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All Aboard for Awesome Antics! Alliteration Activities

written by: Patricia Gable • edited by: Donna Cosmato • updated: 1/5/2012

Clever creative writing will occur with this lesson. First read Animalia, a alphabet book that quickly demonstrates the use of alliteration. Follow-up with a challenging and fun assignment for your students. Will we wind-up with wonderful writing?

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    Ready to Read

    Alliteration activities can be very entertaining for your students and enrich their writing at the same time. Reading Animalia by Graaeme Base is a great way to begin. Even though it is a picture book, it can be used for older elementary students because of the sophisticated writing and colorful illustrations. It drives home the meaning of alliteration quickly.19612786.JPG  Make sure, as you are reading, that you allow students to savor the elaborate words used to form the alliteration in each sentence, phrase or description. Also point out that occasionally it is necessary to use small words that begin with a different letter to have the writing make sense. For example:"Great green gorillas growing grapes in a gorgeous glass greenhouse. " Notice that the words "in" and "a" in the description were essential but seemed to disappear as the alliteration stood out.

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    Students Strive for a Sensational Sentence

    Now it's time for the students to test their talent at alliteration. Write each of the following sentence starters on individual slips of paper. Depending on the number of students you have, you may need to add more of your own or take some of the harder ones out. Place the slips of paper in a basket and have each student choose one. Each student should complete the sentence continuing the alliteration. Remind them that small words such as: and,in,the,an,a can be used. Do some examples together before they begin. Students may use a dictionary or thesaurus. Depending on the grade level you may need to demonstrate the use of the thesaurus.

    Samples: Cute critters cried at the curious creatures. Bald baboons bit buttered biscuits. Terrified triplets tried training tarantulas.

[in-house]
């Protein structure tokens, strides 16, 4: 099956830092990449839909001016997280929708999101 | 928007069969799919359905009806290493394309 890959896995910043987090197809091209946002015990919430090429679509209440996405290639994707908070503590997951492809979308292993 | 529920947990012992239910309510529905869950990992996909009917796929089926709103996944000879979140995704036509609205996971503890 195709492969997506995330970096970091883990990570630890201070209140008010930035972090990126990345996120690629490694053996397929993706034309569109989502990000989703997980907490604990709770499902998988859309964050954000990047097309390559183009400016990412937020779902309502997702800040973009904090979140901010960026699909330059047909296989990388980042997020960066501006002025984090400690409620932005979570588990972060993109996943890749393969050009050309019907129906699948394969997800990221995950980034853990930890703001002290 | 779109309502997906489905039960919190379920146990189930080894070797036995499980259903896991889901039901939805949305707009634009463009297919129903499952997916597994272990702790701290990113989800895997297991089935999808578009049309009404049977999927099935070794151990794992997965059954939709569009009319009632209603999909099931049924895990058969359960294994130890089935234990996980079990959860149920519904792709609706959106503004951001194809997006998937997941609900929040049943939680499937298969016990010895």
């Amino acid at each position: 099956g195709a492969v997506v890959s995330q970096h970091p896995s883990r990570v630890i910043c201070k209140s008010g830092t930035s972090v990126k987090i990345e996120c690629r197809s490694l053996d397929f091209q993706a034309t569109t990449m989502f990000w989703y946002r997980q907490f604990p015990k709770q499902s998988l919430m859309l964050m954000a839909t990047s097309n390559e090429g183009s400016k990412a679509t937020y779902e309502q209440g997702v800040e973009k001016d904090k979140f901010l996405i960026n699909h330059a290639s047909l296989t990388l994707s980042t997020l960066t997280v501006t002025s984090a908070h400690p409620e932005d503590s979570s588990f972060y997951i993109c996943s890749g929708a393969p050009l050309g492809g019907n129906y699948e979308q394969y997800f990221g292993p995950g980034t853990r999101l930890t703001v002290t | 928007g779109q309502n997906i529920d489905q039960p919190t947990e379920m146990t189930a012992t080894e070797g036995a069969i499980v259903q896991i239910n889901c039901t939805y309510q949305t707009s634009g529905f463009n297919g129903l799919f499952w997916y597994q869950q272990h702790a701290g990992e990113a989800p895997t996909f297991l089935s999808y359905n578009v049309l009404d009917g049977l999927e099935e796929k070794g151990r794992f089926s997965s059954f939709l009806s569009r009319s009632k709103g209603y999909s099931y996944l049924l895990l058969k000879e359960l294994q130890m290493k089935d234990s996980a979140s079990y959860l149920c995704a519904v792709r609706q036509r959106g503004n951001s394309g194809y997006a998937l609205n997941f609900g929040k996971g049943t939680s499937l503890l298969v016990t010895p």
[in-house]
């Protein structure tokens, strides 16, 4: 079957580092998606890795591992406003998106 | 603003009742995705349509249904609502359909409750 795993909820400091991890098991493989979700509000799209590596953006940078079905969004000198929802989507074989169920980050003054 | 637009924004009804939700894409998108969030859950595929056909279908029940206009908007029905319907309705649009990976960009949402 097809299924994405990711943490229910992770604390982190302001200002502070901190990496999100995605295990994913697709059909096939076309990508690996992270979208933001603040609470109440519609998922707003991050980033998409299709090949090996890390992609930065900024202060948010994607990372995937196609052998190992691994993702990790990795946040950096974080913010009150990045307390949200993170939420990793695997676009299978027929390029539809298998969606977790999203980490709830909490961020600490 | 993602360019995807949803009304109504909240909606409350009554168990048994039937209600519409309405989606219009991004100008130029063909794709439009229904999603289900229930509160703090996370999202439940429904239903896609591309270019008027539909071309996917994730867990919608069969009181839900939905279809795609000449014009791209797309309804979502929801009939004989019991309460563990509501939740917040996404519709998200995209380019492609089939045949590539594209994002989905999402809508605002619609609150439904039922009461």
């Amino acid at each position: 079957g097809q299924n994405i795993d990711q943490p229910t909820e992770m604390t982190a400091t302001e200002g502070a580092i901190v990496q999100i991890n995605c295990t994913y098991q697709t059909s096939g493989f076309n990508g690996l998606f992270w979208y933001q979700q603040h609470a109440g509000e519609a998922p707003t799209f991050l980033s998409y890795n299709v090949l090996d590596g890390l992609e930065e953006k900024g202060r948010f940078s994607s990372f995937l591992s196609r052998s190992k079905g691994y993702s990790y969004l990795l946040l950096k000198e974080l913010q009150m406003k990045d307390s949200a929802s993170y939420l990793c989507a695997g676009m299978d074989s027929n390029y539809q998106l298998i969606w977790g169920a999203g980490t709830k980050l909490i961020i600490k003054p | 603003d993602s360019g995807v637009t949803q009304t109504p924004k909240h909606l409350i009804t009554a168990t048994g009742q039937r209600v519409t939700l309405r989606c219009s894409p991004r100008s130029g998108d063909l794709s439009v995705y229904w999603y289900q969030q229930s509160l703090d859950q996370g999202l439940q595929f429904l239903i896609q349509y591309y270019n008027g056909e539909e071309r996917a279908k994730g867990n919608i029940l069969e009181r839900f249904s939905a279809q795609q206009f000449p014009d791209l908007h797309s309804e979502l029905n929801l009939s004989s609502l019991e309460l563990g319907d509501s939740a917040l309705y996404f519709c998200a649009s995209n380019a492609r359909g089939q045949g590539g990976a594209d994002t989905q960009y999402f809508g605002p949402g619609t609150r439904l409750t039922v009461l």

Sentence starters:

    Antsy aardvarks … Bouncing babies… Cute cats… Devilish dogs… Energetic elephants… Funny foxes…

    Gargling gorillas… Happy hippos… Icky ice-cream… Jovial jugglers… Kindly kittens… Loveable lions…

    Mischievous monsters… Nasty nine-year olds… Obnoxious ostrich... Purple pirates… Quiet quilters…

    Rascally rodents… Sudden sunshine… Tumbling triplets… Upside-down umbrellas… Violet violins…

    White watermelons… Yodeling yaks… Zig-zagging zebras…

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    Perfect Pictures Provide Pizzazz

    When the students have completed their surprisingly superb sentences, it's time to illustrate them. Again use sample pages from Animalia for a reference. Notice that each page is covered with the illustration and the accompanying sentence,description or phrase has been written with fancy letters within the illustration. Encourage this kind of work from your students. They may not be artists but they can be neat, fill the page with color and try to illustrate what they have said in the sentence. The green gorilla gave a grouchy greeting:

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    Other Offerings

    Here are some other ideas for incorporating alliteration activities into your lessons:

    1. Students can write an alliteration using the beginning letter of either their first or last name.

    2. When the assignment calls for writing sentences using spelling words or reading vocabulary, have the students add some alliteration to the sentence. It does not have to be the entire sentence but perhaps two words within the sentence.

    3. Find a picture in a book or magazine and write a sentence/paragraph about it including some alliteration.

    4. Students and teacher sit in a circle. Teacher calls out a noun and go around the circle thinking of a word to go with it that demonstrates alliteration. Sample: Teacher's word is "cat". Students could answer with adjectives: clever, curious, cautious, cranky, careless, cuddly,courageous,calico, or verbs: cried,cuddled,climbed,crouched,cowered,cradled,clawed. A resulting sentence could be: The curious cat clawed the clothes in the laundry basket.

    5. Use author Shel Silverstein's poetry for examples of alliteration.

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    Spice up the sentence

    The main lesson in these alliteration activities may seem a little outrageous for everyday writing but it serves a purpose. In a fun way your students will learn about alliteration and how it can spice up their writing. It will encourage them to add colorful words to their sentences. Take the time to point out and praise alliteration usage in the work they do. Their scintillating sentences will liven up the time you spend reading their work,too!